Mortlach 13 yo 1990/2003 (58.6%, SMWS) Nose: dark chocolate and dried orange… great, great sherry. Perfect balance, very, very classy, even if it’s a little strong, obviously. Great dust (yeah, strange but I like that), raisins, coffee. Great. Mouth: great, with a lot of vivacity, which is great for such an heavily sherried malt. In the same league as the Macallan cask strength, or even a little better. Very creamy, in fact. Notes of old rum, and even great old armagnac. Long finish, on some interesting grassy notes. 89 points (Olivier 89).

July 2, 2004


When a Linkwood's good, it's really good would have said Mr de Lapalisse. These three expressions won't change his/our mind, even if the usual aroma of 'old rose' isn't always very present this time...
Linkwood 12 yo 1990/2003 (46%, Hart Bros, sherry cask) Nose: nice balance wood/sherry. Caramel, praline ice cream, overripe melon, apricot and fresh walnut. Nice nose. Mouth: nicely balanced, extremely creamy, on great sherry and roasted peanuts. Caramel ice cream. Gets a little hot, but in a great way. Gets bolder and bolder, to the point that some bitterness from the wood is soon to appear. What a cask! Gets just a little too dry. A great Linkwood, even if the usual floral notes aren’t there this time. 88 points (Olivier 88).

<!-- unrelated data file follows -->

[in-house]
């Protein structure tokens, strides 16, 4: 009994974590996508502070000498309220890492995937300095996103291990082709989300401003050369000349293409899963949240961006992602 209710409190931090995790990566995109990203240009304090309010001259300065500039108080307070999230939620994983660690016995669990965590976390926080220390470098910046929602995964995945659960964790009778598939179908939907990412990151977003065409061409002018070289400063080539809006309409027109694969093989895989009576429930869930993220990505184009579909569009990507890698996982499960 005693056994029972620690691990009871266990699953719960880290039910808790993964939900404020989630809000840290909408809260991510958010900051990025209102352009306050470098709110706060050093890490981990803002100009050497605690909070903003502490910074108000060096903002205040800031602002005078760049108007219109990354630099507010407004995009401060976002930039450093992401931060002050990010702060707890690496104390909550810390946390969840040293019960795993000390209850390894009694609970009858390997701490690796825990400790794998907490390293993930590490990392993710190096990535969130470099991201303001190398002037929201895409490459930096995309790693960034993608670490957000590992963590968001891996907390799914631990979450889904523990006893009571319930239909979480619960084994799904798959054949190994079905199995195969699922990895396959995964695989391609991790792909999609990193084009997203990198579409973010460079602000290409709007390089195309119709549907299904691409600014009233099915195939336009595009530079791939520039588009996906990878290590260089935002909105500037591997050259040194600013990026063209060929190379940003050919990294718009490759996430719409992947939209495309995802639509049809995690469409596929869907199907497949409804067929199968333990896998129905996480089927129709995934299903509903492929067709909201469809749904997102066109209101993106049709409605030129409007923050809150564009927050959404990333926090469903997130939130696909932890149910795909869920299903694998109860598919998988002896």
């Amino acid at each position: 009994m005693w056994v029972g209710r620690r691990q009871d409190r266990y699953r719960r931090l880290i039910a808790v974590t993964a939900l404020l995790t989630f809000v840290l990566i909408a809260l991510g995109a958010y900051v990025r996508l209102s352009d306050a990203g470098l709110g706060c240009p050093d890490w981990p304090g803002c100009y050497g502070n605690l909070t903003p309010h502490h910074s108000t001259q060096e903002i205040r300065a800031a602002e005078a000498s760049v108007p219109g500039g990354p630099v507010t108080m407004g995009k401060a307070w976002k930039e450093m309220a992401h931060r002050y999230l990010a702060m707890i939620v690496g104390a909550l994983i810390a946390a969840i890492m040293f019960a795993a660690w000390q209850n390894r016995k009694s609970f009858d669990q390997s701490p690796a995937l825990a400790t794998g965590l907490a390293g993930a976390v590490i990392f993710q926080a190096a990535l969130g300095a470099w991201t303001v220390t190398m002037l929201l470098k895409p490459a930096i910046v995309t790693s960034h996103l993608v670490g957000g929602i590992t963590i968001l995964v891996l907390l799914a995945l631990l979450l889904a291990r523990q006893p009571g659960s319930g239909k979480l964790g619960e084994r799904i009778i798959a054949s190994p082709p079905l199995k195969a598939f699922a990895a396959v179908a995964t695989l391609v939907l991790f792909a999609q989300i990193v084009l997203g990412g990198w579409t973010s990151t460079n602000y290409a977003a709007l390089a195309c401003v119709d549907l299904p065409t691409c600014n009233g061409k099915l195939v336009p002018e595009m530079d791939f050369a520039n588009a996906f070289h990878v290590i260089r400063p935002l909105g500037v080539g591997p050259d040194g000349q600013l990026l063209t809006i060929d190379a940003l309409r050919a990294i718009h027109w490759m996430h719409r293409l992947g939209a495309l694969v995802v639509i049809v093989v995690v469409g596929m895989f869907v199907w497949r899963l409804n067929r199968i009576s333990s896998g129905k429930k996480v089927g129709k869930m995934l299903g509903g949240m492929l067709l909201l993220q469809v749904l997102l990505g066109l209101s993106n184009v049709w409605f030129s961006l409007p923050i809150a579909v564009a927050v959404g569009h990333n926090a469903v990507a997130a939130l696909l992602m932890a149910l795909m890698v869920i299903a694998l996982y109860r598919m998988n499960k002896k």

Linkwood 12 yo 1989/2002 (59.2%, Blackadder Raw Cask, c. #5624) Nose: again very strong, on old rum and old walnut skin. Very strong sherry. Irish coffee. Some flowery notes (violet, lavender). Nice nose, even if not overly complex. Mouthfeel: bold and rich. Creamy but less than the one we had just before. A great sherry cask for sure, although not too complex. The alcohol burns the tongue. Gets a little sourish. Let’s try it with a drop of water: it doesn’t get especially more complex. Too bad. But it’s a nice heavily sherried Linkwood, that’s for sure, with a long, bold, and slightly phenolic finish. 85 points (Olivier 86).